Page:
When Colbert saw a wish list of hundreds of teachers from his home state, he delivered.

Stephen Colbert became a hero of political satire for fans all over the country. But his latest act of badassery has made him a hero to a bunch of kids.

Stephen Colbert is a badass.

His show, "The Colbert Report," ran strong for nine years, earning him a pile of awards, a multi-generational cult following and the chance to take over "The Late Show" when David Letterman retired in 2015. Like I said, he's a badass.


Image via "The Late Show with David Letterman."

While he's between gigs, Colbert has mostly kept all that badassery out of the public eye. But then I heard about this:

GIF via GreenvilleOnline.

In a live-streamed announcement to Alexander Elementary School in Greenville, South Carolina, Colbert had happy news to share.

"I am happy to say that as a product of the South Carolina public school system ... using the proceeds from the sale of my old set on 'The Colbert Report' that we auctioned off, and with generous matching funds from the Morgridge Family Foundation and ScanSource, DonorsChoose is going to flash fund all 1,000 projects in South Carolina."

DonorsChoose is a charity crowdfunding site for "classrooms in need." Teachers from schools with tight budgets can use the site to generate funds for the supplies they need to offer the best education they can to their students.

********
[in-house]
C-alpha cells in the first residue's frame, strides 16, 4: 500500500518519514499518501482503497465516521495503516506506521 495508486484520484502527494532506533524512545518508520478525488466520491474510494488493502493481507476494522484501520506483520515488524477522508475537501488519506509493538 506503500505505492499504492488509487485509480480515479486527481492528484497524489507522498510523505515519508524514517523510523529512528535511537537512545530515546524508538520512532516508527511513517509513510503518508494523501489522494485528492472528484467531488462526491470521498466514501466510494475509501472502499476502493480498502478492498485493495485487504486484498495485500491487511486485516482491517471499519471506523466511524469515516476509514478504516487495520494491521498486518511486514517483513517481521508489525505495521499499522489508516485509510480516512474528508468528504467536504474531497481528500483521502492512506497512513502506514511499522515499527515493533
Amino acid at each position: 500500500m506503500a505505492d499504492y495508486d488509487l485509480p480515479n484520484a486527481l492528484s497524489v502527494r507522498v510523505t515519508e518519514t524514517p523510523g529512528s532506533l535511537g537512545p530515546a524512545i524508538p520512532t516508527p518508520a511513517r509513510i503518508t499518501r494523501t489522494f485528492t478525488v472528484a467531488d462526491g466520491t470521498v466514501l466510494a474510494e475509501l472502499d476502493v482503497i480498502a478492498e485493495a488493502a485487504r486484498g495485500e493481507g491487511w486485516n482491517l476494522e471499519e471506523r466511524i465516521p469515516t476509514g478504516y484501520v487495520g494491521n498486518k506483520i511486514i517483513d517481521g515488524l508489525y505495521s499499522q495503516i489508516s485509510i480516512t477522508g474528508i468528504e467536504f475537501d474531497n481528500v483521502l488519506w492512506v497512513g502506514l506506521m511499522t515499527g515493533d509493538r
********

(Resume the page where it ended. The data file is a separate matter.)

Hundreds of South Carolina teachers posted thousands of project requests totaling $800,000.

Their needs ranged from books for girls to exercise equipment for special-needs students to custom tables and other items that would make a big difference for South Carolina's cash-strapped public schools.

Colbert, who grew up in South Carolina, wanted to see every one of their goals for the year fulfilled.

GIF from "The Colbert Report."

And with the support of a few big sponsors, he raised enough money to meet the funding goals of every outstanding grant request posted by a South Carolina teacher on DonorsChoose this year.

I know what you're thinking: This is great. Stephen Colbert is such a badass.

And that's exactly how I feel about it. But a little context really accentuates the greatness of Colbert's initiative.

South Carolina has one of the lowest-ranked public school systems in the U.S.